An editorial by Mel Rothenburger.
WHENEVER A BAD THING seems “senseless,” we want to make sense of it.
So, we’re all still trying to fathom why a man would dress up as an RCMP officer and drive around in a fake police car killing people.
One of the more interesting theories gaining prominence is that it was all about violence against women. Terms like “toxic masculinity,” “misogyny,” and “gender-based violence,” are being applied to the Nova Scotia tragedy.
One university professor even went so far as to say the murders were based on race and white privilege and that men are raised into what she called “violent hegemonic masculinity.” She used the phrase “white male terrorism” to describe the Portapique murders.
Groups such as Women’s Shelters Canada, the Transition House Association of Nova Scotia and several Nova Scotia activists are demanding recognition of, even an inquiry into, what they call the “femicidal” aspects of the murders.
This is driven, in part, by the fact Gabriel Wortman physically assaulted his girlfriend before he went on his rampage. They also point out that 13 of the 22 victims were women.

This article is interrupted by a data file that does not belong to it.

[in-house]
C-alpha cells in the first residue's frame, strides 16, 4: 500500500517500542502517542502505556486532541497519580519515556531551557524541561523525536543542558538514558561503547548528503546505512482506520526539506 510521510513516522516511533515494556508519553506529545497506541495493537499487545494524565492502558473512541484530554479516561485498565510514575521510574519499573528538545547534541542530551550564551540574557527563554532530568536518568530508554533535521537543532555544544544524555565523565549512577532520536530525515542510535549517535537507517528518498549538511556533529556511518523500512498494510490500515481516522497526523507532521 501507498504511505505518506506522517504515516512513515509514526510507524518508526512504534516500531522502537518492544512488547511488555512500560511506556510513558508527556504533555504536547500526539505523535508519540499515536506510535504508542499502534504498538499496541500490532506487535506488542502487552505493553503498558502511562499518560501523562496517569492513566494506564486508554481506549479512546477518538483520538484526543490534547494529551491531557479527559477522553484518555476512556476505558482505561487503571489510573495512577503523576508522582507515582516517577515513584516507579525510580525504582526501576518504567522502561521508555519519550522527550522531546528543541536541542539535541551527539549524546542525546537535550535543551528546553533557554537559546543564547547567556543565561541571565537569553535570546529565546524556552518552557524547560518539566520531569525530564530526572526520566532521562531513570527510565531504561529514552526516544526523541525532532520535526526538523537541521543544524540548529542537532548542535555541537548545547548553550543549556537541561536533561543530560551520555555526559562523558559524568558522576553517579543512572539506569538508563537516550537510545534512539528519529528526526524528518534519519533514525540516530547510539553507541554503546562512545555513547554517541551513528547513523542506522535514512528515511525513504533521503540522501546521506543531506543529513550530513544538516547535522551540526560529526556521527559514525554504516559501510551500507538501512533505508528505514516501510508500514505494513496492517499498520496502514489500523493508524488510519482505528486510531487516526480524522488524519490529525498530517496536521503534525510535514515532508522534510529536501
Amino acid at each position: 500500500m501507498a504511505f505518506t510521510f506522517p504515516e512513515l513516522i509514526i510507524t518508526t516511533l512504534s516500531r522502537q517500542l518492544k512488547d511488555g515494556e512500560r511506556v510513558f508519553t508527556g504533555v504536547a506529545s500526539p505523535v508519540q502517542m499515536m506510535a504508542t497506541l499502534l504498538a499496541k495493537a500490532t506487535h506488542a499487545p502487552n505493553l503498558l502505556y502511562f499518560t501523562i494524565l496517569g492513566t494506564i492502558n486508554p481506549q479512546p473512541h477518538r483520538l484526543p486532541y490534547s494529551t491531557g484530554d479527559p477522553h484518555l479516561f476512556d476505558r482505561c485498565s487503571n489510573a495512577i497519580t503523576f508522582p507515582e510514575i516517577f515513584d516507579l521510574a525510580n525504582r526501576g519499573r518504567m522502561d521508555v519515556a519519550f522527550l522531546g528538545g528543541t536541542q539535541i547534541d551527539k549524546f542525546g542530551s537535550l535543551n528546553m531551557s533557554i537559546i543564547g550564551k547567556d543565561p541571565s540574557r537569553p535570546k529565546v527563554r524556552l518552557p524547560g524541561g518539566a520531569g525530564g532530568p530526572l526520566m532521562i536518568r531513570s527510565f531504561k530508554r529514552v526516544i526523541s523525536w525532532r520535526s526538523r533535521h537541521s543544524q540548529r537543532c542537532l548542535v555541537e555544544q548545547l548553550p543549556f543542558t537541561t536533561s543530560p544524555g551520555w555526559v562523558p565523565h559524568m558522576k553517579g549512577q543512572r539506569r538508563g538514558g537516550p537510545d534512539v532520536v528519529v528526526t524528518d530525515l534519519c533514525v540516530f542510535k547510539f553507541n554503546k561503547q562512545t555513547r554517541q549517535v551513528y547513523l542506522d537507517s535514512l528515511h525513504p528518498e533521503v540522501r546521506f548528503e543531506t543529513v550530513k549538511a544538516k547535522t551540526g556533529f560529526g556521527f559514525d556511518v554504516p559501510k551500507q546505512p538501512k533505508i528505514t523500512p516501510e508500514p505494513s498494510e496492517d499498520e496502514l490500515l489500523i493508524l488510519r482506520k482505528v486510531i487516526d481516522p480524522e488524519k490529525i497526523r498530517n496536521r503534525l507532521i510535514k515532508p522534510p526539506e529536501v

This certainly confirms that domestic violence was involved but the broader theory breaks down in the overall context of the killings, especially the fact that Wortman apparently drew up an extensive hit list, one that wasn’t particular to women.
As for the fact that a little more than half the victims were women, one could as easily say almost half were men. There’s no evidence so far that the killer’s vengeance was based on gender.
Violence against women is a big, big problem and it’s hard to over-state it, and several mass murders have been targeted at women. However, I think we have to await more evidence before we can conclude that this was another one.
I’m Mel Rothenburger, the Armchair Mayor.
Mel Rothenburger is a former mayor of Kamloops and newspaper editor. He writes five commentaries a week for CFJC Today, publishes the ArmchairMayor.ca opinion website, and is a director on the Thompson-Nicola Regional District board. He can be reached at firstname.lastname@example.org.